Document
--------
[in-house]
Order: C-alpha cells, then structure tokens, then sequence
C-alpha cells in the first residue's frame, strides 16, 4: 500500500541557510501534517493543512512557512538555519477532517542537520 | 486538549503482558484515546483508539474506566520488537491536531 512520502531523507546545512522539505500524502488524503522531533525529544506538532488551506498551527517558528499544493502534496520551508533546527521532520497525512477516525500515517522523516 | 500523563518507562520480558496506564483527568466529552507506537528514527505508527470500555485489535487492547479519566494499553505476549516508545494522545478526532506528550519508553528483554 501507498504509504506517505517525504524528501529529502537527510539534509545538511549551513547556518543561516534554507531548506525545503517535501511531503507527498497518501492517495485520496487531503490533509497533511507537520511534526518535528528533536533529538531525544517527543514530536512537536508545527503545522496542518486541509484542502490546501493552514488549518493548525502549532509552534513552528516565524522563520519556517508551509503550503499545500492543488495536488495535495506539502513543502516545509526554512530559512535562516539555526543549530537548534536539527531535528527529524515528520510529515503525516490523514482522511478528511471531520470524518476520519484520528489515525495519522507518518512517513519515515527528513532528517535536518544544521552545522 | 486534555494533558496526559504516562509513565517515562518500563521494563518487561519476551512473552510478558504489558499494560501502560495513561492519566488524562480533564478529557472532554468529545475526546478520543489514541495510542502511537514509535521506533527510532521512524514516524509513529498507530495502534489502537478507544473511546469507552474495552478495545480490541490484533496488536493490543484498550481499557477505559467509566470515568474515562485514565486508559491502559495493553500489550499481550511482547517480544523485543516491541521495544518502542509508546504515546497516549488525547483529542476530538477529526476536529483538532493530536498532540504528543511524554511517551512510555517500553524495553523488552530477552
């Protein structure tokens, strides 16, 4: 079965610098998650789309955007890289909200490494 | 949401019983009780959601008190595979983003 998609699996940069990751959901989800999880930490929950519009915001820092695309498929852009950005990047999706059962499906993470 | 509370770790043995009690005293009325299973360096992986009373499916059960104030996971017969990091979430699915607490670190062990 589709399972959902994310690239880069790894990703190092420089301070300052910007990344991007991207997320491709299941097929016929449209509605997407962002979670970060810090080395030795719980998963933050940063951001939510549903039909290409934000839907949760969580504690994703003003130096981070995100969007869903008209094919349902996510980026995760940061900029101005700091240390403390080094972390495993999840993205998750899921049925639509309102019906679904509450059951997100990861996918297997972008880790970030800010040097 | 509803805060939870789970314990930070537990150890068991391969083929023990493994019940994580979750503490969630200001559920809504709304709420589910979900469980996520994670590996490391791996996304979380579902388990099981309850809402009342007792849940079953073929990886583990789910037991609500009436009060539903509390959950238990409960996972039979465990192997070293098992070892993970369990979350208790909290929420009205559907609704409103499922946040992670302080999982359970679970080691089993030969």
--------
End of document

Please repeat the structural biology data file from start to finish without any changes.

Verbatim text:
[in-house]
Order: C-alpha cells, then structure tokens, then sequence
C-alpha cells in the first residue's frame, strides 16, 4: 500500500541557510501534517493543512512557512538555519477532517542537520 | 486538549503482558484515546483508539474506566520488537491536531 512520502531523507546545512522539505500524502488524503522531533525529544506538532488551506498551527517558528499544493502534496520551508533546527521532520497525512477516525500515517522523516 | 500523563518507562520480558496506564483527568466529552507506537528514527505508527470500555485489535487492547479519566494499553505476549516508545494522545478526532506528550519508553528483554 501507498504509504506517505517525504524528501529529502537527510539534509545538511549551513547556518543561516534554507531548506525545503517535501511531503507527498497518501492517495485520496487531503490533509497533511507537520511534526518535528528533536533529538531525544517527543514530536512537536508545527503545522496542518486541509484542502490546501493552514488549518493548525502549532509552534513552528516565524522563520519556517508551509503550503499545500492543488495536488495535495506539502513543502516545509526554512530559512535562516539555526543549530537548534536539527531535528527529524515528520510529515503525516490523514482522511478528511471531520470524518476520519484520528489515525495519522507518518512517513519515515527528513532528517535536518544544521552545522 | 486534555494533558496526559504516562509513565517515562518500563521494563518487561519476551512473552510478558504489558499494560501502560495513561492519566488524562480533564478529557472532554468529545475526546478520543489514541495510542502511537514509535521506533527510532521512524514516524509513529498507530495502534489502537478507544473511546469507552474495552478495545480490541490484533496488536493490543484498550481499557477505559467509566470515568474515562485514565486508559491502559495493553500489550499481550511482547517480544523485543516491541521495544518502542509508546504515546497516549488525547483529542476530538477529526476536529483538532493530536498532540504528543511524554511517551512510555517500553524495553523488552530477552
């Protein structure tokens, strides 16, 4: 079965610098998650789309955007890289909200490494 | 949401019983009780959601008190595979983003 998609699996940069990751959901989800999880930490929950519009915001820092695309498929852009950005990047999706059962499906993470 | 509370770790043995009690005293009325299973360096992986009373499916059960104030996971017969990091979430699915607490670190062990 589709399972959902994310690239880069790894990703190092420089301070300052910007990344991007991207997320491709299941097929016929449209509605997407962002979670970060810090080395030795719980998963933050940063951001939510549903039909290409934000839907949760969580504690994703003003130096981070995100969007869903008209094919349902996510980026995760940061900029101005700091240390403390080094972390495993999840993205998750899921049925639509309102019906679904509450059951997100990861996918297997972008880790970030800010040097 | 509803805060939870789970314990930070537990150890068991391969083929023990493994019940994580979750503490969630200001559920809504709304709420589910979900469980996520994670590996490391791996996304979380579902388990099981309850809402009342007792849940079953073929990886583990789910037991609500009436009060539903509390959950238990409960996972039979465990192997070293098992070892993970369990979350208790909290929420009205559907609704409103499922946040992670302080999982359970679970080691089993030969």